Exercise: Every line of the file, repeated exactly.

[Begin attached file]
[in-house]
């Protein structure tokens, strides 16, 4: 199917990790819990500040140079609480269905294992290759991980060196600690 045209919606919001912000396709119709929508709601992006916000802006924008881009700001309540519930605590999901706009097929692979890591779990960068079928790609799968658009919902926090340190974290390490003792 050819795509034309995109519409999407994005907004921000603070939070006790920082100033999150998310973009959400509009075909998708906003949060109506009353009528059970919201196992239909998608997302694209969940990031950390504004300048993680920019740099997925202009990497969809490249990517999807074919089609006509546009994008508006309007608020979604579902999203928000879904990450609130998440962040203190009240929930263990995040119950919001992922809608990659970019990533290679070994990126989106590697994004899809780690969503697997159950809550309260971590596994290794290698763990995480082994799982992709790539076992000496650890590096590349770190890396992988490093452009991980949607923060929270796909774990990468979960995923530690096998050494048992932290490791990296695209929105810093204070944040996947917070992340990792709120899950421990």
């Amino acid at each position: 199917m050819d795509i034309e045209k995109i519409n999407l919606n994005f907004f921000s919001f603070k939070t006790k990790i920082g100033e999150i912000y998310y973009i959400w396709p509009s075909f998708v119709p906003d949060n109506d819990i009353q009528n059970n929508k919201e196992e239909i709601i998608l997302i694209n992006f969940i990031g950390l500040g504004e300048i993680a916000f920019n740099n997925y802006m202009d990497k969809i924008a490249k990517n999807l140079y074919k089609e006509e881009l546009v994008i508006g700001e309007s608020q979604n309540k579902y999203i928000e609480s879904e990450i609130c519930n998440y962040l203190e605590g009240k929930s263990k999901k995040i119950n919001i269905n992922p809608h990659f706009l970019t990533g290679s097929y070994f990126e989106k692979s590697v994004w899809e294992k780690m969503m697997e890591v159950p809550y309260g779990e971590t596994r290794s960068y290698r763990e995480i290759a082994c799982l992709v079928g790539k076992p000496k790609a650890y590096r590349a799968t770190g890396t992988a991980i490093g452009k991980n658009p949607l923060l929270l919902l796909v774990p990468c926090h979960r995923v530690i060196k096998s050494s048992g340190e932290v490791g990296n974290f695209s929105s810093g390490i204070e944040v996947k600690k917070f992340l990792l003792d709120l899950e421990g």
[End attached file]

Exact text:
[in-house]
């Protein structure tokens, strides 16, 4: 199917990790819990500040140079609480269905294992290759991980060196600690 045209919606919001912000396709119709929508709601992006916000802006924008881009700001309540519930605590999901706009097929692979890591779990960068079928790609799968658009919902926090340190974290390490003792 050819795509034309995109519409999407994005907004921000603070939070006790920082100033999150998310973009959400509009075909998708906003949060109506009353009528059970919201196992239909998608997302694209969940990031950390504004300048993680920019740099997925202009990497969809490249990517999807074919089609006509546009994008508006309007608020979604579902999203928000879904990450609130998440962040203190009240929930263990995040119950919001992922809608990659970019990533290679070994990126989106590697994004899809780690969503697997159950809550309260971590596994290794290698763990995480082994799982992709790539076992000496650890590096590349770190890396992988490093452009991980949607923060929270796909774990990468979960995923530690096998050494048992932290490791990296695209929105810093204070944040996947917070992340990792709120899950421990």
């Amino acid at each position: 199917m050819d795509i034309e045209k995109i519409n999407l919606n994005f907004f921000s919001f603070k939070t006790k990790i920082g100033e999150i912000y998310y973009i959400w396709p509009s075909f998708v119709p906003d949060n109506d819990i009353q009528n059970n929508k919201e196992e239909i709601i998608l997302i694209n992006f969940i990031g950390l500040g504004e300048i993680a916000f920019n740099n997925y802006m202009d990497k969809i924008a490249k990517n999807l140079y074919k089609e006509e881009l546009v994008i508006g700001e309007s608020q979604n309540k579902y999203i928000e609480s879904e990450i609130c519930n998440y962040l203190e605590g009240k929930s263990k999901k995040i119950n919001i269905n992922p809608h990659f706009l970019t990533g290679s097929y070994f990126e989106k692979s590697v994004w899809e294992k780690m969503m697997e890591v159950p809550y309260g779990e971590t596994r290794s960068y290698r763990e995480i290759a082994c799982l992709v079928g790539k076992p000496k790609a650890y590096r590349a799968t770190g890396t992988a991980i490093g452009k991980n658009p949607l923060l929270l919902l796909v774990p990468c926090h979960r995923v530690i060196k096998s050494s048992g340190e932290v490791g990296n974290f695209s929105s810093g390490i204070e944040v996947k600690k917070f992340l990792l003792d709120l899950e421990g």